The key global benchmark of PR agency rankings, industry size and global comms trends.
The most creatively awarded PR campaigns and agencies in the world.
The Holmes Report profiles marketing and communications innovators from across North America and EMEA.
In-depth annual research into the PR industry's efforts to raise creative standards.
Coverage of the Cannes Lions from the Holmes Report in association with H+K Strategies.
Creative work, trends and views from the global public relations industry.
Dedicated to exploring the new frontiers of PR as it dives deeper into social media, content and analytics.
Our coverage of key technology PR trends and challenges around the world.
From brand marketing to conscious consumerism, coverage of key marketing and PR trends worldwide.
Coverage of healthcare PR and marketing.
Financial communications, sector news and mergers and acquisitions.
Coverage of global corporate reputation and communications news and trends.
The world's biggest PR awards programme, dedicated to benchmarking the best PR work from across the globe.
A high-level forum designed for senior practitioners to address the critical issues facing the profession.
Exploring the innovation and disruption that is redefining influence and engagement.
The Holmes Report's annual selections for PR Agencies of the Year, across all of the world's major markets.
Bringing together in-house comms leaders with PR firms to discuss critical global issues.
Analysis and insight into more than 100 leading public relations firms in Europe, the Middle East and Africa.
Holmes Report 07 Mar 2012 // 12:00AM GMT
Click here for EMEA Consultancies of the Year 2012.
Download the EMEA Report Card PDF
During a turbulent year for Europe, one during which the recession rumbled on, the Eurozone debt crisis worsened, and the end of the Eurozone appeared to be a real possibility-the public relations industry did not exactly flourish, but it certainly performed better than many observers (including this one) would have anticipated under the circumstances.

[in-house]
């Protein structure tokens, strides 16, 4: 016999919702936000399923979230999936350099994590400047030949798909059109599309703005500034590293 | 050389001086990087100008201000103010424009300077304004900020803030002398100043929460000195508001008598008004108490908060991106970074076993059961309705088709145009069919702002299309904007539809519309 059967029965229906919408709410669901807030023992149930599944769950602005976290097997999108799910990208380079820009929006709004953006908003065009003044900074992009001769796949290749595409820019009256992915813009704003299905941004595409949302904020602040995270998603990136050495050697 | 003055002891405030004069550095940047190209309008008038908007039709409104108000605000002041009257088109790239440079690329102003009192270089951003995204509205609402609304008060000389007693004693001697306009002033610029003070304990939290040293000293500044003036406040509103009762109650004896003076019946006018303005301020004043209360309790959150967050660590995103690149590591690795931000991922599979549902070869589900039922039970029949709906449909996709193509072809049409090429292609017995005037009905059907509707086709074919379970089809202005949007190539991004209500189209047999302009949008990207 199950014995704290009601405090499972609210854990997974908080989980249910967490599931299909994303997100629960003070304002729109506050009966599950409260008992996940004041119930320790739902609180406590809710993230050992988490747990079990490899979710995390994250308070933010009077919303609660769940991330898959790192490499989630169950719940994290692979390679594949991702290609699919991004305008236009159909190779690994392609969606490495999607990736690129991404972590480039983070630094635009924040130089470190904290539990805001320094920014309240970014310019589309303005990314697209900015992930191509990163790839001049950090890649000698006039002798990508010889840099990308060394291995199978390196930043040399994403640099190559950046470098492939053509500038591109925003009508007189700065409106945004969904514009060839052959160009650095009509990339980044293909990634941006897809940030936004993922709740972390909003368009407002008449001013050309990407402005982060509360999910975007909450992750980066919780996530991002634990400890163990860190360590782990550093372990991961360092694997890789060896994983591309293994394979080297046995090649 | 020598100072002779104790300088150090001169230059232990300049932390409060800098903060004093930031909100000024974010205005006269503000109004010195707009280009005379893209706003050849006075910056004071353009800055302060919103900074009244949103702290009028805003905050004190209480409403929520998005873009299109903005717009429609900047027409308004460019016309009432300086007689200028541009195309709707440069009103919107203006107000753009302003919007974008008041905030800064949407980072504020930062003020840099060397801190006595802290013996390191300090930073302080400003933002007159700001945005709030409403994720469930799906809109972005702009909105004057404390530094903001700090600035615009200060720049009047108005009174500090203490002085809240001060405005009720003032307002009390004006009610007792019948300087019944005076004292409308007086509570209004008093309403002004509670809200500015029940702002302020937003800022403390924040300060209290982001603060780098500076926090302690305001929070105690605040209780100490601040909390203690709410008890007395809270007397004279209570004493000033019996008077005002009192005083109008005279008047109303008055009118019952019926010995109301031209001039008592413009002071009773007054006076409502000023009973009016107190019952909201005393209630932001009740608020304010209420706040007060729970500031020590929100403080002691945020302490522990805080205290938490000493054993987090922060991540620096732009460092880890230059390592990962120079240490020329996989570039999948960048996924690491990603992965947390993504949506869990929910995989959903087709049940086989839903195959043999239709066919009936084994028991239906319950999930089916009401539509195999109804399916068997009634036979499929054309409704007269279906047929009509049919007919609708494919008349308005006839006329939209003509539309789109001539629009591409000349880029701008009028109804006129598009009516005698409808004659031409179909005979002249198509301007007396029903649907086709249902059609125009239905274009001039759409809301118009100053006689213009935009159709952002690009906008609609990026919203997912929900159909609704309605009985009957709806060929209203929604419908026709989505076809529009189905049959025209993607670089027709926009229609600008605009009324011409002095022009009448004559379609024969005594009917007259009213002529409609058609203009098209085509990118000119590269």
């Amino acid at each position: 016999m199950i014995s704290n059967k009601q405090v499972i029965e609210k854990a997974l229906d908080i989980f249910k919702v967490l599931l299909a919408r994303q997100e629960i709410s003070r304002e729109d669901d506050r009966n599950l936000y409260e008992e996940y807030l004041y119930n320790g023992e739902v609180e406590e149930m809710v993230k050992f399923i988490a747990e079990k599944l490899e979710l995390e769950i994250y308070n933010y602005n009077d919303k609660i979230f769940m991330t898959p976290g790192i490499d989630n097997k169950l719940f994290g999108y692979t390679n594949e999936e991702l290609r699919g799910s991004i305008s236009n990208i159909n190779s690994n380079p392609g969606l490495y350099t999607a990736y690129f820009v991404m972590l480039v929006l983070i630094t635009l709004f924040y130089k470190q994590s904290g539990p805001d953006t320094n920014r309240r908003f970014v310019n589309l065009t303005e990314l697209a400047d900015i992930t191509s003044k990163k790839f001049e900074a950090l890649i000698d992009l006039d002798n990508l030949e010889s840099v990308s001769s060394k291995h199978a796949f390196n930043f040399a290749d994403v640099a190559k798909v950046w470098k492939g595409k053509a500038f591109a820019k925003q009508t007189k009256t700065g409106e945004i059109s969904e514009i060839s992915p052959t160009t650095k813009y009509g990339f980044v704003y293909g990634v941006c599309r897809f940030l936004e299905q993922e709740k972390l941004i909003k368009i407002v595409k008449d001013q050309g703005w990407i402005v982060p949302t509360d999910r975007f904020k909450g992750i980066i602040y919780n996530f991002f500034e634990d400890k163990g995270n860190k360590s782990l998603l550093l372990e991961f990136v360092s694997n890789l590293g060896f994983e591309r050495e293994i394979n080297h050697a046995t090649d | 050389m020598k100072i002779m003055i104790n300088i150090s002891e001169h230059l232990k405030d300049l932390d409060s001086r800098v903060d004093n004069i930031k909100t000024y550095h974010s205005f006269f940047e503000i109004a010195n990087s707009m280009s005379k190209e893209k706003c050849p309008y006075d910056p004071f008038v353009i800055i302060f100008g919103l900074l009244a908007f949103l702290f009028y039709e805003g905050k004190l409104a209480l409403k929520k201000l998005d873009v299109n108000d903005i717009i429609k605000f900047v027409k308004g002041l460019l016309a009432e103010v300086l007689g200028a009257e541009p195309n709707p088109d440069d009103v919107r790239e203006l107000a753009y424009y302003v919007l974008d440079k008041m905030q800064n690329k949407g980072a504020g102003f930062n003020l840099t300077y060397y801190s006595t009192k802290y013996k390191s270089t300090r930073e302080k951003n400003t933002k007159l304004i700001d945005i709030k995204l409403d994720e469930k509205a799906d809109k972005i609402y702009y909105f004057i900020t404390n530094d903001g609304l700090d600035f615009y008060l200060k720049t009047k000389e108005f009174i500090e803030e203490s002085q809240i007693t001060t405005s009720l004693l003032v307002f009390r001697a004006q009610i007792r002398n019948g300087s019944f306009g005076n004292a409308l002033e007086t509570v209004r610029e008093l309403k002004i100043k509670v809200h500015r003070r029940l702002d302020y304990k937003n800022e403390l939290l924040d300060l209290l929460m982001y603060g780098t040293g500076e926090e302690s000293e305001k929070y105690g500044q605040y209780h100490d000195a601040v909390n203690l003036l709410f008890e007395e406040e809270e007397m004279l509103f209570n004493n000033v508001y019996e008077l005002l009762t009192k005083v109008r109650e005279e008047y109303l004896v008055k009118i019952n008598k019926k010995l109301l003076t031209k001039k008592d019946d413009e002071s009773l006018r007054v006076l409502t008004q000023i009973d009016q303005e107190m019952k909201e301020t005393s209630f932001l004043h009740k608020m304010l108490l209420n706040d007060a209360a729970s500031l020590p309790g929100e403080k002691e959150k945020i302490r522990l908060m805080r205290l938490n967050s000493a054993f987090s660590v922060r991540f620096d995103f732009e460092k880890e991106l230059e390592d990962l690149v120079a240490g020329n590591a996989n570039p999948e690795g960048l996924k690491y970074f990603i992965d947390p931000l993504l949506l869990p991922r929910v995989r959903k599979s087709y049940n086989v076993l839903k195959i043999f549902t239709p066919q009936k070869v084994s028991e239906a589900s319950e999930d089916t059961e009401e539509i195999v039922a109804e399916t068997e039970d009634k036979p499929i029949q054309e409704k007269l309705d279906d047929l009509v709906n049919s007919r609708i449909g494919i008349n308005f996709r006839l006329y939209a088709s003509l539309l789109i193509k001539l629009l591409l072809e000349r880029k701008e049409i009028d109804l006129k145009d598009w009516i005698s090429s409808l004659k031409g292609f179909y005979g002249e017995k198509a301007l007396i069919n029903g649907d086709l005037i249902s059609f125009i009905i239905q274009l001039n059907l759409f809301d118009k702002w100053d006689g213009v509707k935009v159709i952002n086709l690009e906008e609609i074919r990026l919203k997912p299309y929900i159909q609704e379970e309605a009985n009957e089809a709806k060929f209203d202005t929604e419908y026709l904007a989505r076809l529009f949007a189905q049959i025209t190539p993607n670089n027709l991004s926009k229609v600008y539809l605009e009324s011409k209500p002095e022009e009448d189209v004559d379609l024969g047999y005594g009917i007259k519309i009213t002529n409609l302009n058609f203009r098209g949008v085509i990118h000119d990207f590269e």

The industry’s recovery, which began for most firms in the latter stages of 2010, continued throughout 2011, and over the course of the year most of the 200 or so businesses profiled in this publication either held their own or experienced modest growth. Overall, we would expect 2011 industry growth in the
EMEA region in the mid-single digits-a respectable year.
It seems clear that two trends-both analyzed in greater detail in the coming pages-drove much of this growth. The first is that public relations firms have moved into a more central role in both corporate reputation management and brand building. In the former arena, activities such as corporate responsibility and executive leadership positioning (both of which might have been reduced in previous recessions) are now seen as vital to organizational success, and are therefore sustained despite weak economic conditions. Employee communications and organizational change is an area of growth; there has been no decline in the need for crisis communications. In the latter brand-building space, meanwhile, companies are seeing the need to engage with their consumers in new ways, most notably through digital and social media. They are coming to recognize that conversation and dialogue build
strong customer relations, and that is shifting their focus beyond a reliance on advertising to include a broader role for other disciplines, including PR.
The second trend is the involvement of PR firms in a broader range of content creation than ever before. PR firms have always produced a variety of creative materials for their clients-from annual reports to employee newsletters and in recent years a variety of web content. But today, they are being asked to produce mobile apps, infographics, blogs, games and even television programming.
One final factor in the industry’s growth is the continuing maturation of the PR business in emerging markets, in Eastern Europe, Russia and the CIS, Turkey, the Middle East and Africa. There are strong, capable firms in all of these markets, and their best work is as good as the work clients have come to express in more developed countries. Many of these firms are profiled in this volume.
While agency leaders are looking ahead to 2012 with a measure of justified trepidation, it is important to note that the threats to our industry’s prosperity are mostly external; the broader economic condition in Europe is beyond our control. But internal factors, the industry’s response to the dramatic changes in the communications landscape over the past few years, continue to present plenty of opportunity.
Paul Holmes, Editor-in-Chief, The Holmes Report
Aarti Shah 02 Jul 2015
Only 40% of the Influence 100 are active on Twitter — and the most active users tend to be men.
Paul Holmes 28 Jun 2015
A question of definitions, a time to stop sounding so defensive, and reasons to really celebrate cre ...
We feel that the views of the reader are as important as the views of the writer. Please contact us at [email protected]Signup for Newsletter Sitemap
© The Holmes Report 2014